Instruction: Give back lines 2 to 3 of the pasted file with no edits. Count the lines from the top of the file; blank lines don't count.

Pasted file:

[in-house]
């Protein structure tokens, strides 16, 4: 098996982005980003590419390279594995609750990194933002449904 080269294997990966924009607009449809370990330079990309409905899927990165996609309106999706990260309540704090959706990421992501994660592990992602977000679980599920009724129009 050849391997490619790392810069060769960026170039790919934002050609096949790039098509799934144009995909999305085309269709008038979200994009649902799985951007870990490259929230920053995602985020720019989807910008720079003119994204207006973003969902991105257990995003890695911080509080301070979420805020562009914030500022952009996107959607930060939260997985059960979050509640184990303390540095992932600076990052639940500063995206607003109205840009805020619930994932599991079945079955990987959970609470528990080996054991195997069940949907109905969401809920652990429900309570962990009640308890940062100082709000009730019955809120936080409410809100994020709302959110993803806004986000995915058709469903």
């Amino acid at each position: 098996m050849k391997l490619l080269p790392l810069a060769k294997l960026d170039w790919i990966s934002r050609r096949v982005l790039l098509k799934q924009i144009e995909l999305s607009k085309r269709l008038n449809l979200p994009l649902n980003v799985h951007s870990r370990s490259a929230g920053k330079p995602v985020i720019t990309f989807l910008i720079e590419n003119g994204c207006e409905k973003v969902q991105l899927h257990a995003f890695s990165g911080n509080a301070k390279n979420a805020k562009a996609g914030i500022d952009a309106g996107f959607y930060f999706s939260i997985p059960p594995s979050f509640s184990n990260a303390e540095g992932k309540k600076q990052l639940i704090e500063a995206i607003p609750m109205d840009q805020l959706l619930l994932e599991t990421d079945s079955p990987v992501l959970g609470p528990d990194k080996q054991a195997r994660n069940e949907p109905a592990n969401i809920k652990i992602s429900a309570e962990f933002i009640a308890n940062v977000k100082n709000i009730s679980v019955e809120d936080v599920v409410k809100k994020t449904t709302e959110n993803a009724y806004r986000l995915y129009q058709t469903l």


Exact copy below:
């Protein structure tokens, strides 16, 4: 098996982005980003590419390279594995609750990194933002449904 080269294997990966924009607009449809370990330079990309409905899927990165996609309106999706990260309540704090959706990421992501994660592990992602977000679980599920009724129009 050849391997490619790392810069060769960026170039790919934002050609096949790039098509799934144009995909999305085309269709008038979200994009649902799985951007870990490259929230920053995602985020720019989807910008720079003119994204207006973003969902991105257990995003890695911080509080301070979420805020562009914030500022952009996107959607930060939260997985059960979050509640184990303390540095992932600076990052639940500063995206607003109205840009805020619930994932599991079945079955990987959970609470528990080996054991195997069940949907109905969401809920652990429900309570962990009640308890940062100082709000009730019955809120936080409410809100994020709302959110993803806004986000995915058709469903």
């Amino acid at each position: 098996m050849k391997l490619l080269p790392l810069a060769k294997l960026d170039w790919i990966s934002r050609r096949v982005l790039l098509k799934q924009i144009e995909l999305s607009k085309r269709l008038n449809l979200p994009l649902n980003v799985h951007s870990r370990s490259a929230g920053k330079p995602v985020i720019t990309f989807l910008i720079e590419n003119g994204c207006e409905k973003v969902q991105l899927h257990a995003f890695s990165g911080n509080a301070k390279n979420a805020k562009a996609g914030i500022d952009a309106g996107f959607y930060f999706s939260i997985p059960p594995s979050f509640s184990n990260a303390e540095g992932k309540k600076q990052l639940i704090e500063a995206i607003p609750m109205d840009q805020l959706l619930l994932e599991t990421d079945s079955p990987v992501l959970g609470p528990d990194k080996q054991a195997r994660n069940e949907p109905a592990n969401i809920k652990i992602s429900a309570e962990f933002i009640a308890n940062v977000k100082n709000i009730s679980v019955e809120d936080v599920v409410k809100k994020t449904t709302e959110n993803a009724y806004r986000l995915y129009q058709t469903l």